Richard: Out of all the recently declassified British UFO files, what is the most interesting to you?

Nick Pope: A few cases spring to mind:

26th April 1984: Members of the public report a UFO in Stanmore. Two police officers attend the scene, witness the craft and sketch it.

13th October 1984: a saucer-shaped UFO is seen from Waterloo Bridge in London by numerous witnesses.

11th September 1985: 2 UFOs tracked on a military radar system travelling 10 nautical miles in 12 seconds.

4th September 1986: a UFO passes an estimated 1.5 nautical miles from the port side of a commercial aircraft.

The National Archives asked me to review the files prior to their release and pick out cases of potential interest to the media and the public. These are some of the cases I selected.

Richard: Other than those we've already discussed are there any other UFO cases you are particularly impressed with and if so, why?

Nick Pope: As you'd expect, given my background, I tend to be more interested in cases involving the military and cases where visual sightings are corroborated by radar evidence. Other cases that spring to mind include the sightings over Belgium in 1989 and 1990, where F-16s were scrambled; the RAF Lakenheath/RAF Bentwaters radar/visual cases from August 1956; the 1995 near-miss between a UFO and an aircraft on approach to Manchester Airport; Captain Zaghetti’s Sighting from 1991 – another near-miss between a UFO and a civil aircraft; a case from November 1990 involving RAF pilots sighting a UFO over the North Sea, with other sightings and unusual radar returns across Europe; all the cases featured on the Coalition for Freedom of Information's website; and finally, some cases that I can't discuss until MoD releases the files, over the course of the next 3 years.

Richard: What do you think the future of the MoD UFO desk will be, in your December interview for BoA:Audio you said it would almost certainly be shut down soon?

Nick Pope: I'm reasonably sure that the MoD will formally disengage from the UFO issue. They may well do this once they finish the process of releasing the archive of UFO files in about three year's time, but they may well do so before then. They will probably justify this by reference to the US experience and Project Condign. That said, one does not have to have a formal UFO project to look at the phenomenon: any sightings from civil and military pilots are still likely to be investigated and any unusual radar returns will be examined. But inevitably, a lot of potentially interesting cases (i.e. those involving the public) will no longer be looked at.

Richard: Abductions: what are your thoughts on them? Do you think something physically real, metaphysical, psychological or a combination of these is happening? Is there any particular case that you find most compelling?

Nick Pope: Just as the UFO phenomenon has no single explanation, I believe there are various different explanations for the alien abduction phenomenon. Some cases will be hoaxes and some may be attributable to some form of hallucination or delusion. To this we can probably add vivid dreams, sleep paralysis, false memory syndrome and various other factors. However, this doesn't explain all the cases and I suspect there's some other factor at work here. Scientific studies of the abductees show no evidence of psychopathology or falsehood and suggest that in recalling their experiences they exhibit physiological reactions (e.g. increased heart rate and perspiration) not seen in control groups of non-abductees. My own case files on this run to about 100 incidents. The most compelling involves a young woman called Brigitte Grant (a pseudonym), who I worked with for a number of years. There's some information about her on the internet, but she's dropped out of ufology now and witness confidentiality precludes my saying anything not already in the public domain.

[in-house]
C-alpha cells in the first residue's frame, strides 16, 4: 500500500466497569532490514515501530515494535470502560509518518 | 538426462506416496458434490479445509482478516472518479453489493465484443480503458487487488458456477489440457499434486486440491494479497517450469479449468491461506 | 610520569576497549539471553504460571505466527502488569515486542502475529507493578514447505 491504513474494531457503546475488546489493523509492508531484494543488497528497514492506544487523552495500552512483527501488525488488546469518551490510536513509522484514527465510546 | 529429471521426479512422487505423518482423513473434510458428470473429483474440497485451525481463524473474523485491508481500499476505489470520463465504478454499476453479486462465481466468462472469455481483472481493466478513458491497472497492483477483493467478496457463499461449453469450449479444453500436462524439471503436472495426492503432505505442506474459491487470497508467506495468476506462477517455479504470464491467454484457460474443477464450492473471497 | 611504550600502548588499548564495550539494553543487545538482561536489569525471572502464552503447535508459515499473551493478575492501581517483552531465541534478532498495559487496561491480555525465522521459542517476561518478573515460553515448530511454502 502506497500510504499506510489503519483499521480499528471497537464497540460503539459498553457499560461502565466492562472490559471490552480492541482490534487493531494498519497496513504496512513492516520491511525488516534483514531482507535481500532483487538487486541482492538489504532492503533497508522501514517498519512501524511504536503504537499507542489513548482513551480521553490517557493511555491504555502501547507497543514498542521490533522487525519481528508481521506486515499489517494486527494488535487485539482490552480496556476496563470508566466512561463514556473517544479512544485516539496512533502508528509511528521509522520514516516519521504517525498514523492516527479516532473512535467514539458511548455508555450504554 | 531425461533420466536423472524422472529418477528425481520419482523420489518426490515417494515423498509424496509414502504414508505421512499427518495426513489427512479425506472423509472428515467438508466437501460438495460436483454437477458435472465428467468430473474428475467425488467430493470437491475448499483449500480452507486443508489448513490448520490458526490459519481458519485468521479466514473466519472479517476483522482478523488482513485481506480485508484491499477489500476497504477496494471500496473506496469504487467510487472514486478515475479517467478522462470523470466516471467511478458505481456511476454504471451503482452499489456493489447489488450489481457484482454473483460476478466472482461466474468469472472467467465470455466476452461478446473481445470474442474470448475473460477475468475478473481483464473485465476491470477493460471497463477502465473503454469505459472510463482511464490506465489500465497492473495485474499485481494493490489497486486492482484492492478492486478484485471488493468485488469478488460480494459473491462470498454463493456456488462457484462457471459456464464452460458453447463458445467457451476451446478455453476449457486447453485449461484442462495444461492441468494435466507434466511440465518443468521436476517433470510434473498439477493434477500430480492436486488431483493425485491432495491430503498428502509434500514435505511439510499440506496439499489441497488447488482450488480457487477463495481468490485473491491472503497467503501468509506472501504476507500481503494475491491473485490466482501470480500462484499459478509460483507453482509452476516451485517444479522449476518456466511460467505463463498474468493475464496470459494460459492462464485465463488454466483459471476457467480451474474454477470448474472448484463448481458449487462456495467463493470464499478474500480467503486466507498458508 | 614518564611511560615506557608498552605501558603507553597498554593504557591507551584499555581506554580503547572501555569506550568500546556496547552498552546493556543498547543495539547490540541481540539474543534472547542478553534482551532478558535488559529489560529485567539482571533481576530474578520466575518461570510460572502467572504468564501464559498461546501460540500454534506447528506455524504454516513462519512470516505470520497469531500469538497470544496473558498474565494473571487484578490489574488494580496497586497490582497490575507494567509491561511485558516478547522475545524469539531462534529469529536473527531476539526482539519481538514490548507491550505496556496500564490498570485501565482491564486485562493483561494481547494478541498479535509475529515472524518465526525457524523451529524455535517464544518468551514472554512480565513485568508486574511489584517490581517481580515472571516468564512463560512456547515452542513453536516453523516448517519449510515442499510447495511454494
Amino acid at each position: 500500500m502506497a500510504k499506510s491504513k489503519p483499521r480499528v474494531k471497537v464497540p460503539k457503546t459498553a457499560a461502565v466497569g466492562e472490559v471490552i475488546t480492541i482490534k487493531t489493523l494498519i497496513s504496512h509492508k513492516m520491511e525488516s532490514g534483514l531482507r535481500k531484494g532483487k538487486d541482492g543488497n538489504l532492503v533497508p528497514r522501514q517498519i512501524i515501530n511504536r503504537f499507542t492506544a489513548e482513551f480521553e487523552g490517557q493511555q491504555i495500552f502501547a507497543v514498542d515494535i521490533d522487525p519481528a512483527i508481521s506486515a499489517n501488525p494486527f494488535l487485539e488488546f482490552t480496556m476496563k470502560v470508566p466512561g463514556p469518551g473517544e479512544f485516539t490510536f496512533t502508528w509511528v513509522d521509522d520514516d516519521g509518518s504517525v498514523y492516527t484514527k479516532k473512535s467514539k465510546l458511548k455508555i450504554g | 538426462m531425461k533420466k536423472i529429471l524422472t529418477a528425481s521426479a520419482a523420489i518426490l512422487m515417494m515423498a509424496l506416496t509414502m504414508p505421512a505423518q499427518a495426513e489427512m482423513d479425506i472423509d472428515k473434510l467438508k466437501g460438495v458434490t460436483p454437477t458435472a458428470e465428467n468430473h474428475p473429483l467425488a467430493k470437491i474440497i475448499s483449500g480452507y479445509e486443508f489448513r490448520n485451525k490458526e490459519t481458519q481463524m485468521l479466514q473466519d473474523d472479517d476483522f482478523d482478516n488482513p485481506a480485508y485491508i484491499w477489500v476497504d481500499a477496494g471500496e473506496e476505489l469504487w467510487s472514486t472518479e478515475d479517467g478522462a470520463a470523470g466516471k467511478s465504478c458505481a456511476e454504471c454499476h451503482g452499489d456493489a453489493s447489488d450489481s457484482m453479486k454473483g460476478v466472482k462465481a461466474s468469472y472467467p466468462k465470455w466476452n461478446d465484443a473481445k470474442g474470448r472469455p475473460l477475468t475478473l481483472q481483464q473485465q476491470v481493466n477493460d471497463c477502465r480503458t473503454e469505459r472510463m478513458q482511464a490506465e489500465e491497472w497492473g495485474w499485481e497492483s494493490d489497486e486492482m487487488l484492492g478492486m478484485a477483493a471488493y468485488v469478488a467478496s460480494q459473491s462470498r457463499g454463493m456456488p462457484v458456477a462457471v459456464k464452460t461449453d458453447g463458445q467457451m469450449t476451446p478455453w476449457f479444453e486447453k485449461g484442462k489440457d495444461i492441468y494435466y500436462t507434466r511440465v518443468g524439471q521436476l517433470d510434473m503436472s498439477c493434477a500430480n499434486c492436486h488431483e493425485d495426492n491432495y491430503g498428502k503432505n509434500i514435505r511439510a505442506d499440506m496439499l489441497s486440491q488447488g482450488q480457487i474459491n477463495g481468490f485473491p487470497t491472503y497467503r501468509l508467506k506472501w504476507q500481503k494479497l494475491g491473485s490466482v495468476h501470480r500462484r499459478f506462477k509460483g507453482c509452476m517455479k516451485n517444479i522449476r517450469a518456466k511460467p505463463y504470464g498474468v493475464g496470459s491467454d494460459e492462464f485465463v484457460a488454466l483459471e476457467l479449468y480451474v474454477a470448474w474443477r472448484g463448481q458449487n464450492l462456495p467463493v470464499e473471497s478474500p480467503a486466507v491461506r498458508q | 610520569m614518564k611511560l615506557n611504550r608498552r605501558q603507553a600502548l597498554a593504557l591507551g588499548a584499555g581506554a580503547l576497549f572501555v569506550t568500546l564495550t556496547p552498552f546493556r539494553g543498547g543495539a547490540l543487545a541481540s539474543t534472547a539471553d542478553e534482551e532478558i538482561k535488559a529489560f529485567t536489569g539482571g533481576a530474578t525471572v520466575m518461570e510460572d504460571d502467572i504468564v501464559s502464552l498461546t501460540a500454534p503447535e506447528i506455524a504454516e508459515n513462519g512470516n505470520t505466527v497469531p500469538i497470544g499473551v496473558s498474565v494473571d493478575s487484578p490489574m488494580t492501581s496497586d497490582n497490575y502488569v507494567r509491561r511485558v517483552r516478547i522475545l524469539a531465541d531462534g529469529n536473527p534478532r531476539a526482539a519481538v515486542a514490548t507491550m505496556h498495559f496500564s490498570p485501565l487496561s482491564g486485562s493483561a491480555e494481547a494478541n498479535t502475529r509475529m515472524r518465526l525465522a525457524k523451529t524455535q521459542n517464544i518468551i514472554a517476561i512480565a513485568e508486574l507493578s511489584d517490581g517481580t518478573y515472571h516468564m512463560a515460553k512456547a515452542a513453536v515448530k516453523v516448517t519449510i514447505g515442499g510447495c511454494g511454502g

Richard: I know that you've also shown an interest in ghosts, crop circles and the cattle mutilation phenomenon, but what about other esoteric subjects? Do you have any thoughts on the Yeti, Loch Ness Monster or any other mysteries?

Nick Pope: I'm interested in the unexplained and the paranormal as a whole. Inevitably, constraints on my time preclude my investigating everything, but I've looked into and commentated on remote viewing, the Bermuda Triangle and a whole host of other mysteries. Cryptozoology is fascinating, though not my specialist subject. I keep an open mind on all this.

Richard: I hear that pop star Robbie Williams is a big Nick Pope fan. What do you think of this and has he ever contacted you?

Nick Pope: Robbie and I have exchanged a few emails over the last year or so. I met him at the UFO Congress in Laughlin this year. He's a nice guy and genuinely interested in the UFO phenomenon.

Richard: I always try and tie in Doctor Who to Richard's Room whenever I can. You've written some excellent sci-fi books and seem to be a bit of a fan, so what's your favourite Doctor Who monster and/or story and why?

Nick Pope: As a successful sci-fi author myself I've been greatly influenced by Doctor Who. The revival of the franchise has been brilliant and stories such as Blink, The Girl in the Fireplace and The Family of Blood have been phenomenal, in terms of script, acting, SFX and direction. TV heaven. However, I'll always look back on Genesis of the Daleks as the all-time classic story. I'd love to see this remade or revisited in some way.

Richard: Thanks again, I look forward to any future media appearances, books or articles.

Richard Thomas, BoA UK Correspondent and Columnist.

Contact Richard :: boxstacker(at)aol.com

Richard Thomas is also a columnist for Alien Worlds magazine. Check it out !